Chris Bartter – An appreciation

Chris BartterBrian Filling, Chair of the Board of the Nelson Mandela Scottish Memorial Foundation, said:

“The members of the Board of the Nelson Mandela Scottish Memorial Foundation are deeply shocked and saddened by the sudden death of Chris Bartter.

Chris’s s work as a member of the Board of the Nelson Mandela Scottish Memorial Foundation was invaluable. He had recently taken up the role as Head of Communications for the Foundation and played a key role in its successful public launch some two weeks prior to his sudden and untimely death. He will be sorely missed by the Foundation.

Chris meant a lot to us, as he did so many people and organisations in the trade union, labour and progressive movement. He contributed in so many diverse ways to the movement and its many worthy causes over decades, not least to that of the Anti-Apartheid Movement and its successor organisation, ACTSA Scotland. It is difficult to overestimate his sterling contribution.

The Board of the Nelson Mandela Scottish Memorial Foundation sends its deeply felt condolences and solidarity to his partner of some forty years, Doreen, on her tragic loss.”

Obituary in The Herald follows

Trade unionist, campaigner and former chair of the 7:84 theatre company. An appreciation

Born: April 24, 1953;

Died: October 28, 2017

CHRIS Bartter, who has died aged 64, was a huge, almost omnipresent figure on Scotland’s cultural, labour and trade union scene. His towering physical height was considerable but what made the impression on people was his warmth, his sensitivity, his knowledge and intellect, his creativity, and his sense of fun.

He was born in North London and moved to Dorking, Surrey, with his parents and younger sister Vanessa when he was 10 years old. He went to Dorking Grammar school before coming to Glasgow to attend Strathclyde University. He then started as a librarian in the Mitchell Library in 1975, met his partner Doreen – and remained there for the next 42 years.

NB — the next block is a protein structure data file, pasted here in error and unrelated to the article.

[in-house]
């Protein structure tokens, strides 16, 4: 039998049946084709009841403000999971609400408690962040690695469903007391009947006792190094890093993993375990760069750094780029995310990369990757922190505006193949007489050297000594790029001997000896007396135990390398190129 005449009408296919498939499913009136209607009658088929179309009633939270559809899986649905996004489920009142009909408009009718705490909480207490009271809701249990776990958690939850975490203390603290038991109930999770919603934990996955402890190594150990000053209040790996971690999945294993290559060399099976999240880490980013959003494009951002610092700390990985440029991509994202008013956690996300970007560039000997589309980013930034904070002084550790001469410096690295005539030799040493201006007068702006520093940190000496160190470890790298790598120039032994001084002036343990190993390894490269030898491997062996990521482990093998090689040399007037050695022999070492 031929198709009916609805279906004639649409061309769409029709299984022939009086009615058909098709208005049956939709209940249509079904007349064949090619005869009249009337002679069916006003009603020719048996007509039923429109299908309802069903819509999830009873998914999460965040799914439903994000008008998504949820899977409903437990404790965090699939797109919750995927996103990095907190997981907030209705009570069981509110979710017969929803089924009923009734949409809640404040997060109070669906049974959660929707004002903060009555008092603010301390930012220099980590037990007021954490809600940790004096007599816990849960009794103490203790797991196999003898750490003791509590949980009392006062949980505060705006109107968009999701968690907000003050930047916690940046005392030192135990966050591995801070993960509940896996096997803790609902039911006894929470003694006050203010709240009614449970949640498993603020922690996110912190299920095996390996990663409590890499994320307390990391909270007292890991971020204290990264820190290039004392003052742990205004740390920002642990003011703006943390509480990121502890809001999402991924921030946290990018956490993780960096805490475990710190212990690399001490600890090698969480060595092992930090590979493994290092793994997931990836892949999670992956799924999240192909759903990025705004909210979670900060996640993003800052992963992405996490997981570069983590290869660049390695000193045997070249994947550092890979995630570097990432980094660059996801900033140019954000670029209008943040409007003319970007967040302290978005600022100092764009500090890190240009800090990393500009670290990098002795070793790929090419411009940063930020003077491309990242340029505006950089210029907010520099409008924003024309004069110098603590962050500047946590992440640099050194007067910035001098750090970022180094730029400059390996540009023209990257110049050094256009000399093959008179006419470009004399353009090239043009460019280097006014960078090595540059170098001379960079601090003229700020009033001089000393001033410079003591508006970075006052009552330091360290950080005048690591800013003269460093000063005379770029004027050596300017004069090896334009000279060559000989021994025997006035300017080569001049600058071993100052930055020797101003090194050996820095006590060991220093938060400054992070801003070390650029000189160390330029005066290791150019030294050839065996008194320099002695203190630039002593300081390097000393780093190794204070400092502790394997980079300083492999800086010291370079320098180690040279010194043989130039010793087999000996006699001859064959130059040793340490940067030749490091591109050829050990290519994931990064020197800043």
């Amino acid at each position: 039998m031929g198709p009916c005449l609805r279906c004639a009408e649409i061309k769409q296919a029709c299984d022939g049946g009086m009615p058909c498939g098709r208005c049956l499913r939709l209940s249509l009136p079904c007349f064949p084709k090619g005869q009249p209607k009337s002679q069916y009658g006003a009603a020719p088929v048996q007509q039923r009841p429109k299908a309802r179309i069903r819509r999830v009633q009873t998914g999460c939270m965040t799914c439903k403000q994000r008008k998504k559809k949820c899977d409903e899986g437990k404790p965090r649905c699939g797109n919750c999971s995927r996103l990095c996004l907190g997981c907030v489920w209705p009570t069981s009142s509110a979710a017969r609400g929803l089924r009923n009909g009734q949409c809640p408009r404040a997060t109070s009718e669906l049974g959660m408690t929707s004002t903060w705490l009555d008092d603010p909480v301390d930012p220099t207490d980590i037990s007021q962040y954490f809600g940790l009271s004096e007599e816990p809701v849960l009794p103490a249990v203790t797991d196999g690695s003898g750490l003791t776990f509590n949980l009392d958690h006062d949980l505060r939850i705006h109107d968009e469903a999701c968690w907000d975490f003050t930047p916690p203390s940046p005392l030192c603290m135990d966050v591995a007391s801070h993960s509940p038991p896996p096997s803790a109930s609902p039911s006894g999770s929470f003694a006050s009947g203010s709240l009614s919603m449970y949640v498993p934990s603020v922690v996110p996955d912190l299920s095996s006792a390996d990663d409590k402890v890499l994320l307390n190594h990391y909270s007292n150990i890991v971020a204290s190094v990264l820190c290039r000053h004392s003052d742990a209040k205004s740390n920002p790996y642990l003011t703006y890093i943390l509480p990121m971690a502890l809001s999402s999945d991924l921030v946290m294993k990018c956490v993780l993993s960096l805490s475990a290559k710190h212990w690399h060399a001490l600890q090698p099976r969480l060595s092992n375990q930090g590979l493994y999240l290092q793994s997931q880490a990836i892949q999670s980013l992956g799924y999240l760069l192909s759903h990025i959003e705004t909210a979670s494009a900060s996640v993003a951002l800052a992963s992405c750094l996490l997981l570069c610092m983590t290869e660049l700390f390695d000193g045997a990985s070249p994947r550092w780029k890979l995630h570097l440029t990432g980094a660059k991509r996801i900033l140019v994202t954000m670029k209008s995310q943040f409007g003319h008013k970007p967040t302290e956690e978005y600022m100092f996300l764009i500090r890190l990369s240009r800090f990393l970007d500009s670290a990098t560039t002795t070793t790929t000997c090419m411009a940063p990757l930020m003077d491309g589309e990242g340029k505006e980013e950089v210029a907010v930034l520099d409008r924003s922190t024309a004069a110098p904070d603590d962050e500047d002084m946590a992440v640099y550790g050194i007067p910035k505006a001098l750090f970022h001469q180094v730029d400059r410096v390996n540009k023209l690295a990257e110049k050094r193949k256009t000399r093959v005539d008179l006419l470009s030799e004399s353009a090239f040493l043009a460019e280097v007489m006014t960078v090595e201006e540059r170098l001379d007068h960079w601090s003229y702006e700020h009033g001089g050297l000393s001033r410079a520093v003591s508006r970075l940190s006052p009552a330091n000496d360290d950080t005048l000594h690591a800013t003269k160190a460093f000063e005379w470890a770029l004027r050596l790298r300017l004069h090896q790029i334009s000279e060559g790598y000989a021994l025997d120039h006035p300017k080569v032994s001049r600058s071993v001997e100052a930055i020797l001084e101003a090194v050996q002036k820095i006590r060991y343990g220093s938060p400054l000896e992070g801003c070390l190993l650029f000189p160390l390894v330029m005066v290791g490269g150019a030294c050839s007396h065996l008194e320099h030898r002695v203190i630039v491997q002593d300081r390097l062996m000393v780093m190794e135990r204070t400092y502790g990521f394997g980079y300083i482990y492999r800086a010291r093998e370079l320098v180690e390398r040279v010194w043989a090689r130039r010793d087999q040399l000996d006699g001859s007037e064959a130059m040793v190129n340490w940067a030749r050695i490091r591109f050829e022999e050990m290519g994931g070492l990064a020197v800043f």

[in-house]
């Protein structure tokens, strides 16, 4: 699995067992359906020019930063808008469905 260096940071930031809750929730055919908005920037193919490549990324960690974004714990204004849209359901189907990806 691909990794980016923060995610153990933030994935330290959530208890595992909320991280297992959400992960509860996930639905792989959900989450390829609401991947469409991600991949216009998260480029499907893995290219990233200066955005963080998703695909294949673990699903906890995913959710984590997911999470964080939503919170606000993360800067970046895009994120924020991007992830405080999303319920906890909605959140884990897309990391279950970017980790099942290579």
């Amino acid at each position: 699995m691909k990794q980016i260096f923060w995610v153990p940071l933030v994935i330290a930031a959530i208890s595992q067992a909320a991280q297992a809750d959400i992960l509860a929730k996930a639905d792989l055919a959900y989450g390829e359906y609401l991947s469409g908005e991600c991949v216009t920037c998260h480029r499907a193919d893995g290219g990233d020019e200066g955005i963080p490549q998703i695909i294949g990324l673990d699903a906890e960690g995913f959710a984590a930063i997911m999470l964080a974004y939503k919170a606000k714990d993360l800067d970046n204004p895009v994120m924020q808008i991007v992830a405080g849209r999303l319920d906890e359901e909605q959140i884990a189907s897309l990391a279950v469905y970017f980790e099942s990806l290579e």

They were both committed to learning, to the arts, to trade unionism and to socialism. But most of all they were an accomplished double-act of sharp retorts (often at each other’s expense), fun, and great conversation.

Chris became a proud Glaswegian, recently doing walking tours of the city’s history, but he remained a dedicated and optimistic Tottenham Hotspur supporter as well. He achieved a feat that few locals can manage in that he could sing (and often did) a full and perfect version of Hamish Henderson’s The Freedom Come All Ye.

From his early days as a steward in Glasgow libraries, to service conditions officer in the Glasgow branch, to chair of NALGO’s publicity committee to lay Scottish district secretary and then on to full-time communications officer, Chris devoted enormous energies to UNISON and the trade union movement.

He did not just work communications, he created the communications culture in UNISON Scotland, engaging, enthusing and training lay activists and always there to support them. Communications was not just publicity, it was organising.

But it is not all he did. He was instrumental in the first trade union street theatre campaign for the NHS in 1983, On The Pig’s Back, and the union’s sponsorship of some of the first performances of The Steamie.